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Main Street Median Is a Town-Gown Bone of Contention

Local Matters


Published July 18, 2007 at 8:50 p.m.

Post-Mowing Median by UVM - MATTHEW THORSEN
  • Matthew Thorsen
  • Post-Mowing Median by UVM

BURLINGTON — Last Friday at the murky hour of 4 a.m., the Main Street median strip adjacent to the University of Vermont was mowed. Before that, it looked like hell. Weeklong rains had caused the weeds to grow like, well, weeds, and had prevented timelier mowing. And nearly all the scraggly vegetation on that strip is, in fact, weeds. How did the highly touted “gateway to Burlington” get so unsightly?

The median strip was completed seven years ago when the road was widened to accommodate bottlenecking traffic. At the same time, stoplights and official crosswalks were installed, along with those attractive faux-vintage streetlamps. In the beginning the median, planted with allegedly hardy Rosa Rugosas, was attractive, too. And for a couple of years, says Burlington Parks & Rec Director Wayne Gross, his department maintained the plantings by hand. But that proved too labor-intensive and, in the end, the plants could not survive the lethal combination of winter, salt and auto emissions.

“It’s a mess,” states Gross flatly. “It was an ill-advised landscaping plan put in there years ago,” he notes. “UVM wanted [the median] done, to discourage students from crossing the street at various points. But the city recognized this was a bad concept.”

Gross refers not just to the doomed roses, but to the fact that the median strip is very narrow — the planting area is just 18 inches wide, he says. Therefore it can only be mowed in the wee hours, when traffic is lightest; otherwise, for safety reasons, “you’d have to shut down two lanes of traffic,” Gross explains.

“I think the city did have a concern about it,” concedes Linda Seavey, director of UVM’s Campus Planning Services. “This hasn’t been resolved, and we’re all impacted by the fact that it’s a gateway — we all agree on that.”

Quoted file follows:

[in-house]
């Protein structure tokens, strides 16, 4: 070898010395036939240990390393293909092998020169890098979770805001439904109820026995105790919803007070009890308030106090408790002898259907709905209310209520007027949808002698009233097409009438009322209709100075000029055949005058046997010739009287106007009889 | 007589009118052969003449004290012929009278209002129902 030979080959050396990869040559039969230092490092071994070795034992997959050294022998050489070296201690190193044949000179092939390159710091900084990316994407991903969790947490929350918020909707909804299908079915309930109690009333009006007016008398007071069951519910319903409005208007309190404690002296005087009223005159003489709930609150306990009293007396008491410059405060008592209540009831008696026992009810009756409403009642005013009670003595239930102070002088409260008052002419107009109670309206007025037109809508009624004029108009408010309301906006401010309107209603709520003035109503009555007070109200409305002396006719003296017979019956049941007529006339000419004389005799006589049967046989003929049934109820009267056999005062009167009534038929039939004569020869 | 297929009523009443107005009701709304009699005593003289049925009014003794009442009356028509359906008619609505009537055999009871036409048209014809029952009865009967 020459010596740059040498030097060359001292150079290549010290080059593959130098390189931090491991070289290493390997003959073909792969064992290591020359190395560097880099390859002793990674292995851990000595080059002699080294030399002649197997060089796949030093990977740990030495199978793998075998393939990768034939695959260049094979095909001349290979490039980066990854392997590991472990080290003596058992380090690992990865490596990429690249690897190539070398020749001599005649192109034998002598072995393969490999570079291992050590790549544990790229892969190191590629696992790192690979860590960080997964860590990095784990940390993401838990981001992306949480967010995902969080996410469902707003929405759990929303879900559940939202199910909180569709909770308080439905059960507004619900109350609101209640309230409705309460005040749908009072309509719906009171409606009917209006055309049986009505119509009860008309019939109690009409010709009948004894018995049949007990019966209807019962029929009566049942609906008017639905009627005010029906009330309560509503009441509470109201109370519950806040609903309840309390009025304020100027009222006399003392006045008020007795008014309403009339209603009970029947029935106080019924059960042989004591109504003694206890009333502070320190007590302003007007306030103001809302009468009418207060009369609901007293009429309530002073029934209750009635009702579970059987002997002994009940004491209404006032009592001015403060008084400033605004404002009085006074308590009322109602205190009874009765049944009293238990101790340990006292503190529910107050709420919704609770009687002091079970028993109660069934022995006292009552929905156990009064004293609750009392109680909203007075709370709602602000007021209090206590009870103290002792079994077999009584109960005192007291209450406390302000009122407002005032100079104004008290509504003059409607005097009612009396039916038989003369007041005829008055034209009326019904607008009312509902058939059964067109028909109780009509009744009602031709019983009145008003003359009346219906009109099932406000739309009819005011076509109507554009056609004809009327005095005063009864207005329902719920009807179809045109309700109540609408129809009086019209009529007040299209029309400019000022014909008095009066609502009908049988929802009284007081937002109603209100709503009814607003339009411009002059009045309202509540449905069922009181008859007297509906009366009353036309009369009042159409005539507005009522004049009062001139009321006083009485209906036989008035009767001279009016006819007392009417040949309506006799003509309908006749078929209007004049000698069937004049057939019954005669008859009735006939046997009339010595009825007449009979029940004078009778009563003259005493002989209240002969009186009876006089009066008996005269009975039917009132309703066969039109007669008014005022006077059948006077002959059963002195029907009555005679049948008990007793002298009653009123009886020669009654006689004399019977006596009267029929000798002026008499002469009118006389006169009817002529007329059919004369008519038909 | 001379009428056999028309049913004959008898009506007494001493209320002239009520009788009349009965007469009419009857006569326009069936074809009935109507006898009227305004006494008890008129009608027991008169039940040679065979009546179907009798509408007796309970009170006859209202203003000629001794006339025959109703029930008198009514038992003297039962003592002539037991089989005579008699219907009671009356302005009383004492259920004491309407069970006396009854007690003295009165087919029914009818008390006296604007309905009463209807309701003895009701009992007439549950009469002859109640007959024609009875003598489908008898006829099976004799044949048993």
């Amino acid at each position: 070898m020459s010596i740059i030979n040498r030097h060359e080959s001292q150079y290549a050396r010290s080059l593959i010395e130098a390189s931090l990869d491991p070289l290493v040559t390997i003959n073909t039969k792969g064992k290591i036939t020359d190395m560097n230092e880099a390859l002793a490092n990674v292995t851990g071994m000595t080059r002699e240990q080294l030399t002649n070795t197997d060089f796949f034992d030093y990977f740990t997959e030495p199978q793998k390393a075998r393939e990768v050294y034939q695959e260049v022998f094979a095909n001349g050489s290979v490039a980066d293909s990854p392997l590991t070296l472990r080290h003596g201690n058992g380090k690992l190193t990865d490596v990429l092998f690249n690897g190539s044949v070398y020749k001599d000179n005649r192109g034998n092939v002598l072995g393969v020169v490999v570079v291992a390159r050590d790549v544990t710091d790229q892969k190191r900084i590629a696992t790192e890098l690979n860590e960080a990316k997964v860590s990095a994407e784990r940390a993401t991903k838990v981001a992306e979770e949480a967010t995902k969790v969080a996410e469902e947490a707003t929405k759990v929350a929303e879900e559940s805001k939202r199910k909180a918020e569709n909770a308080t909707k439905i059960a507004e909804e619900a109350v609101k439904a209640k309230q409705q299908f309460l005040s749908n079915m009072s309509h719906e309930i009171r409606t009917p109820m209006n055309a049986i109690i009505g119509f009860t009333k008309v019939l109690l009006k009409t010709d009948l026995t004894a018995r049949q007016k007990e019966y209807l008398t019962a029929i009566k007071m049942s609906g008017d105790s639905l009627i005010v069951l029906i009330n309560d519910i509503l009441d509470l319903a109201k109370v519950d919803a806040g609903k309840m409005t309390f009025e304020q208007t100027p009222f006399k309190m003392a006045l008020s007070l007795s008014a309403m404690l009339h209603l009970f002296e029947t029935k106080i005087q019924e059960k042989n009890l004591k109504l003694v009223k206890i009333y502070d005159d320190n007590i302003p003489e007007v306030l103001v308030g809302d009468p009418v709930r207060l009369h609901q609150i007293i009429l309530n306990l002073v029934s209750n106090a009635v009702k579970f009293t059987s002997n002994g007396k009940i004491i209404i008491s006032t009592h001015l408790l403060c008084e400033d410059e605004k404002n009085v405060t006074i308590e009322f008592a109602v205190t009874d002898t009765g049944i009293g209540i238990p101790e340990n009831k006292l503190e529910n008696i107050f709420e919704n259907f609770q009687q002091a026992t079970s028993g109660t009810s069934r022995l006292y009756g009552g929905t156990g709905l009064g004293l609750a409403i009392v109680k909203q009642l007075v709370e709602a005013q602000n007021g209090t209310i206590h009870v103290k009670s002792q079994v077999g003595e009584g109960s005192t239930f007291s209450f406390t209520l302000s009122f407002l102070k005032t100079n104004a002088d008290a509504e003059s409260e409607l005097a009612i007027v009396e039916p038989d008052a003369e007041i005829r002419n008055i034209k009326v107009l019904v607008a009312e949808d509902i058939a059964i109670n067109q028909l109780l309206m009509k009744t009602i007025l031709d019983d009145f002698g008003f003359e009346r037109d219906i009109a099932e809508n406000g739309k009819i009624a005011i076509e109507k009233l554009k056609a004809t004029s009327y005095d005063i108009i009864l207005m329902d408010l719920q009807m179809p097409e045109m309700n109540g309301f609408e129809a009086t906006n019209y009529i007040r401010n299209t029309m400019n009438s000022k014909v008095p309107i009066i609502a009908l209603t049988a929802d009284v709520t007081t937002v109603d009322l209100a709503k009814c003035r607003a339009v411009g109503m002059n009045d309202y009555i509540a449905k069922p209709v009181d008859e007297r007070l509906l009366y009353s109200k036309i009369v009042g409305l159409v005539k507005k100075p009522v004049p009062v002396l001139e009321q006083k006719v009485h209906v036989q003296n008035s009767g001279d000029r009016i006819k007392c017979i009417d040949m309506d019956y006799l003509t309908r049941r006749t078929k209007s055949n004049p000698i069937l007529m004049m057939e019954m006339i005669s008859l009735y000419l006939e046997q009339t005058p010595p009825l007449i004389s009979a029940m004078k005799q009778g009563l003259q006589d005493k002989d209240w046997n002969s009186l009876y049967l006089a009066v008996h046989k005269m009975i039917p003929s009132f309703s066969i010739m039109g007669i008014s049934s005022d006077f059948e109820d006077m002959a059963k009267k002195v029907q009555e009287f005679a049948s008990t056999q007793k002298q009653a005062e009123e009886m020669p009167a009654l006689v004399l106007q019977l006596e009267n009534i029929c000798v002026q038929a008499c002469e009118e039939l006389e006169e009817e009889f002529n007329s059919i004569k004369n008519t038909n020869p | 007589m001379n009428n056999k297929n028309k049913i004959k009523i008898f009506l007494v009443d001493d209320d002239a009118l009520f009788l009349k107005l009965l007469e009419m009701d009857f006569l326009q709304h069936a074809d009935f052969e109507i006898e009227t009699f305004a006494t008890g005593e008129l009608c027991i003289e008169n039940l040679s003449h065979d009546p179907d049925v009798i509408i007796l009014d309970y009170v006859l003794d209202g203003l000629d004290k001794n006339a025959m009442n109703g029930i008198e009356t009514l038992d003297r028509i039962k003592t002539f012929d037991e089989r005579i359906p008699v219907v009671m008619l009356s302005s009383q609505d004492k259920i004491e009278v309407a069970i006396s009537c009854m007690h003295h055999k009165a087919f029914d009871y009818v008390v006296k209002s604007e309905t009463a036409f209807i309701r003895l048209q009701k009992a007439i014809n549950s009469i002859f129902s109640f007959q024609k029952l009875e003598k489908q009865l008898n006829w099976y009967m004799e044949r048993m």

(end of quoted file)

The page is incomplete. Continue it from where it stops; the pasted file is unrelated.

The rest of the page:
Another thing the city and university seem to agree on is that a promising opportunity for median amelioration now exists in the form of artist proposals to redesign it. Burlington City Arts issued RFQs in the spring for teams of artists, architects and/or landscape architects, and traffic engineers to “develop a design for gateways into the City of Burlington and into major points of interest.” Last Friday afternoon, four team proposals were reviewed at the Firehouse Gallery, according to BCA Administration Director Sara Katz, who oversees public-art processes for the city. The presenting groups were Landworks, H. Keith Wagner Partnership, Freeman French Freeman and S2 Architecture.

The aim of the design competition is twofold, as the boosterish language of the RFQ puts it: to “celebrate the arrival to the City of Burlington and begin the journey/exploration” of the city for visitors and residents; and to “develop an imaginative vocabulary for other potential gateway locations throughout the city.”

No “winner” has been declared as of press time, but Katz notes that, regardless of which project is chosen, all the design submissions will be displayed in City Hall in October. And after a design team is selected, there will be the small matter of raising some $300,000 to carry out the work.

Seavey, who sat on the panel that reviewed proposals, points out that the median strip, which runs between University Place and Spear Street, figures into UVM’s Master Plan as well. “It goes through four of our designated districts,” she says, “so we’re looking for guidelines that do not violate our own . . . The challenge is to design something that meets transportation and safety needs, is traffic-calming, and is beautiful and vibrant. We want to enhance UVM’s image, too.”